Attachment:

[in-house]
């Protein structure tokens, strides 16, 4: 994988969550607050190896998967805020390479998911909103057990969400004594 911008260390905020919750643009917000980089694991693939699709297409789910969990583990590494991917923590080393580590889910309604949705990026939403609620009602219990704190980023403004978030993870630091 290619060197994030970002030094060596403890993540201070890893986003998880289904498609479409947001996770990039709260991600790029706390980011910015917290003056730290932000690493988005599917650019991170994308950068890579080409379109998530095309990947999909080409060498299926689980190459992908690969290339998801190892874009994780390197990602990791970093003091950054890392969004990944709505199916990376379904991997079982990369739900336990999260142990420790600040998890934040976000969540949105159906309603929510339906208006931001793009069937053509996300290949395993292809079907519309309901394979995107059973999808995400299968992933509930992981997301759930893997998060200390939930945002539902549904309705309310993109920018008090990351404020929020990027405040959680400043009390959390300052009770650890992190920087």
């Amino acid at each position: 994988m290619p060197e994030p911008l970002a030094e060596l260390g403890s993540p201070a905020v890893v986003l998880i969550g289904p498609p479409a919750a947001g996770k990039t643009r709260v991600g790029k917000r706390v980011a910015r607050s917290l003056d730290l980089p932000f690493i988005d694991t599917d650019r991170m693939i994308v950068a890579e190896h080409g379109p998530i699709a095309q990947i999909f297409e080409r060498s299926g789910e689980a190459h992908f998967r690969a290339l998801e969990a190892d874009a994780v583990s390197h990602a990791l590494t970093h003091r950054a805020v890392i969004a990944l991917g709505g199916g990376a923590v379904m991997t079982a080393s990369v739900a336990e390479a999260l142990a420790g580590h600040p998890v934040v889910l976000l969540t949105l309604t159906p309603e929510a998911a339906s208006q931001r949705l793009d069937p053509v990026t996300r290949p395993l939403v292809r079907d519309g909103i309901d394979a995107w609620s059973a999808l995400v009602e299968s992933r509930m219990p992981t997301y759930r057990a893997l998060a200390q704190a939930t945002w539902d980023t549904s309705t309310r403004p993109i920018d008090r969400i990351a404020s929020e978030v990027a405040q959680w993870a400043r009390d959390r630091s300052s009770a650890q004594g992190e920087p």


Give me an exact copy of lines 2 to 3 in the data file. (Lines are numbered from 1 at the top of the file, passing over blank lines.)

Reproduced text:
């Protein structure tokens, strides 16, 4: 994988969550607050190896998967805020390479998911909103057990969400004594 911008260390905020919750643009917000980089694991693939699709297409789910969990583990590494991917923590080393580590889910309604949705990026939403609620009602219990704190980023403004978030993870630091 290619060197994030970002030094060596403890993540201070890893986003998880289904498609479409947001996770990039709260991600790029706390980011910015917290003056730290932000690493988005599917650019991170994308950068890579080409379109998530095309990947999909080409060498299926689980190459992908690969290339998801190892874009994780390197990602990791970093003091950054890392969004990944709505199916990376379904991997079982990369739900336990999260142990420790600040998890934040976000969540949105159906309603929510339906208006931001793009069937053509996300290949395993292809079907519309309901394979995107059973999808995400299968992933509930992981997301759930893997998060200390939930945002539902549904309705309310993109920018008090990351404020929020990027405040959680400043009390959390300052009770650890992190920087």
């Amino acid at each position: 994988m290619p060197e994030p911008l970002a030094e060596l260390g403890s993540p201070a905020v890893v986003l998880i969550g289904p498609p479409a919750a947001g996770k990039t643009r709260v991600g790029k917000r706390v980011a910015r607050s917290l003056d730290l980089p932000f690493i988005d694991t599917d650019r991170m693939i994308v950068a890579e190896h080409g379109p998530i699709a095309q990947i999909f297409e080409r060498s299926g789910e689980a190459h992908f998967r690969a290339l998801e969990a190892d874009a994780v583990s390197h990602a990791l590494t970093h003091r950054a805020v890392i969004a990944l991917g709505g199916g990376a923590v379904m991997t079982a080393s990369v739900a336990e390479a999260l142990a420790g580590h600040p998890v934040v889910l976000l969540t949105l309604t159906p309603e929510a998911a339906s208006q931001r949705l793009d069937p053509v990026t996300r290949p395993l939403v292809r079907d519309g909103i309901d394979a995107w609620s059973a999808l995400v009602e299968s992933r509930m219990p992981t997301y759930r057990a893997l998060a200390q704190a939930t945002w539902d980023t549904s309705t309310r403004p993109i920018d008090r969400i990351a404020s929020e978030v990027a405040q959680w993870a400043r009390d959390r630091s300052s009770a650890q004594g992190e920087p």